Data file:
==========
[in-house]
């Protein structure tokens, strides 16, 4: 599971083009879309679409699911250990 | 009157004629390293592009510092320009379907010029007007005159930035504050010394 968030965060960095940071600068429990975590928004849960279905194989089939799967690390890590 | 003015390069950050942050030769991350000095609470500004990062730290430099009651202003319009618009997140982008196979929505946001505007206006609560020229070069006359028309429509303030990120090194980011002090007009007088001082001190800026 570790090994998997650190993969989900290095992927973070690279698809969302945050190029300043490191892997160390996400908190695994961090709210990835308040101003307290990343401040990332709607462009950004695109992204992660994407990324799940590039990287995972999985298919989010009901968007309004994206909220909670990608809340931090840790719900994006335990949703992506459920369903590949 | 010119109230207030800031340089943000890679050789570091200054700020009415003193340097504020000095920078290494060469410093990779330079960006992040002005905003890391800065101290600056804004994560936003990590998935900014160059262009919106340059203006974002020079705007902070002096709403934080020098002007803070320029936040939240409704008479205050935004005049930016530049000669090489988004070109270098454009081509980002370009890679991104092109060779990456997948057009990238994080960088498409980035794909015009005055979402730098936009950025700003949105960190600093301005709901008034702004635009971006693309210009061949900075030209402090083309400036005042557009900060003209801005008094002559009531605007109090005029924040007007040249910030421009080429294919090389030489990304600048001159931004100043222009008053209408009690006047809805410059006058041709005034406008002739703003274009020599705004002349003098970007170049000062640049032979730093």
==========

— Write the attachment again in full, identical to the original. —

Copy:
[in-house]
């Protein structure tokens, strides 16, 4: 599971083009879309679409699911250990 | 009157004629390293592009510092320009379907010029007007005159930035504050010394 968030965060960095940071600068429990975590928004849960279905194989089939799967690390890590 | 003015390069950050942050030769991350000095609470500004990062730290430099009651202003319009618009997140982008196979929505946001505007206006609560020229070069006359028309429509303030990120090194980011002090007009007088001082001190800026 570790090994998997650190993969989900290095992927973070690279698809969302945050190029300043490191892997160390996400908190695994961090709210990835308040101003307290990343401040990332709607462009950004695109992204992660994407990324799940590039990287995972999985298919989010009901968007309004994206909220909670990608809340931090840790719900994006335990949703992506459920369903590949 | 010119109230207030800031340089943000890679050789570091200054700020009415003193340097504020000095920078290494060469410093990779330079960006992040002005905003890391800065101290600056804004994560936003990590998935900014160059262009919106340059203006974002020079705007902070002096709403934080020098002007803070320029936040939240409704008479205050935004005049930016530049000669090489988004070109270098454009081509980002370009890679991104092109060779990456997948057009990238994080960088498409980035794909015009005055979402730098936009950025700003949105960190600093301005709901008034702004635009971006693309210009061949900075030209402090083309400036005042557009900060003209801005008094002559009531605007109090005029924040007007040249910030421009080429294919090389030489990304600048001159931004100043222009008053209408009690006047809805410059006058041709005034406008002739703003274009020599705004002349003098970007170049000062640049032979730093």